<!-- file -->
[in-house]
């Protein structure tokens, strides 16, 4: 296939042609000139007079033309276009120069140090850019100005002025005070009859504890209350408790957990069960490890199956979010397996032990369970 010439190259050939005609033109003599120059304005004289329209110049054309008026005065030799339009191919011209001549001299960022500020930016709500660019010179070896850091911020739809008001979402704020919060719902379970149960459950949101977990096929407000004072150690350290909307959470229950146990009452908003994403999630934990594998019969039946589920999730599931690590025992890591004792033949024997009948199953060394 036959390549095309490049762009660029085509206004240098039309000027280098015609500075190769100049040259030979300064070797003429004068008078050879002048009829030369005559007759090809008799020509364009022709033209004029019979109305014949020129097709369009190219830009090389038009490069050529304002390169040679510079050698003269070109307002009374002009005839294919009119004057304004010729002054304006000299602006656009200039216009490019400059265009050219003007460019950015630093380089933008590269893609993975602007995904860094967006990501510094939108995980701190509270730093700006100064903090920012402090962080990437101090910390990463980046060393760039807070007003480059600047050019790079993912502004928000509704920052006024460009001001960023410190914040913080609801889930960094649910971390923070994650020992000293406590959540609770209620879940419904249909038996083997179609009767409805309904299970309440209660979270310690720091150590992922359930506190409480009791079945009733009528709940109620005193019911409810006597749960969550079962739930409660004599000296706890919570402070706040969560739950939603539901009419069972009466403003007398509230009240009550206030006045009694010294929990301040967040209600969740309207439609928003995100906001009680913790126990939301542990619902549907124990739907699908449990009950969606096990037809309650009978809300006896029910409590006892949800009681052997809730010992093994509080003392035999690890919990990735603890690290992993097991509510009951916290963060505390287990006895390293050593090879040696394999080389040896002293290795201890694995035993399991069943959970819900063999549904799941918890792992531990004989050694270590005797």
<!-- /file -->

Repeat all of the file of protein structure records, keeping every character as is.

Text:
[in-house]
């Protein structure tokens, strides 16, 4: 296939042609000139007079033309276009120069140090850019100005002025005070009859504890209350408790957990069960490890199956979010397996032990369970 010439190259050939005609033109003599120059304005004289329209110049054309008026005065030799339009191919011209001549001299960022500020930016709500660019010179070896850091911020739809008001979402704020919060719902379970149960459950949101977990096929407000004072150690350290909307959470229950146990009452908003994403999630934990594998019969039946589920999730599931690590025992890591004792033949024997009948199953060394 036959390549095309490049762009660029085509206004240098039309000027280098015609500075190769100049040259030979300064070797003429004068008078050879002048009829030369005559007759090809008799020509364009022709033209004029019979109305014949020129097709369009190219830009090389038009490069050529304002390169040679510079050698003269070109307002009374002009005839294919009119004057304004010729002054304006000299602006656009200039216009490019400059265009050219003007460019950015630093380089933008590269893609993975602007995904860094967006990501510094939108995980701190509270730093700006100064903090920012402090962080990437101090910390990463980046060393760039807070007003480059600047050019790079993912502004928000509704920052006024460009001001960023410190914040913080609801889930960094649910971390923070994650020992000293406590959540609770209620879940419904249909038996083997179609009767409805309904299970309440209660979270310690720091150590992922359930506190409480009791079945009733009528709940109620005193019911409810006597749960969550079962739930409660004599000296706890919570402070706040969560739950939603539901009419069972009466403003007398509230009240009550206030006045009694010294929990301040967040209600969740309207439609928003995100906001009680913790126990939301542990619902549907124990739907699908449990009950969606096990037809309650009978809300006896029910409590006892949800009681052997809730010992093994509080003392035999690890919990990735603890690290992993097991509510009951916290963060505390287990006895390293050593090879040696394999080389040896002293290795201890694995035993399991069943959970819900063999549904799941918890792992531990004989050694270590005797």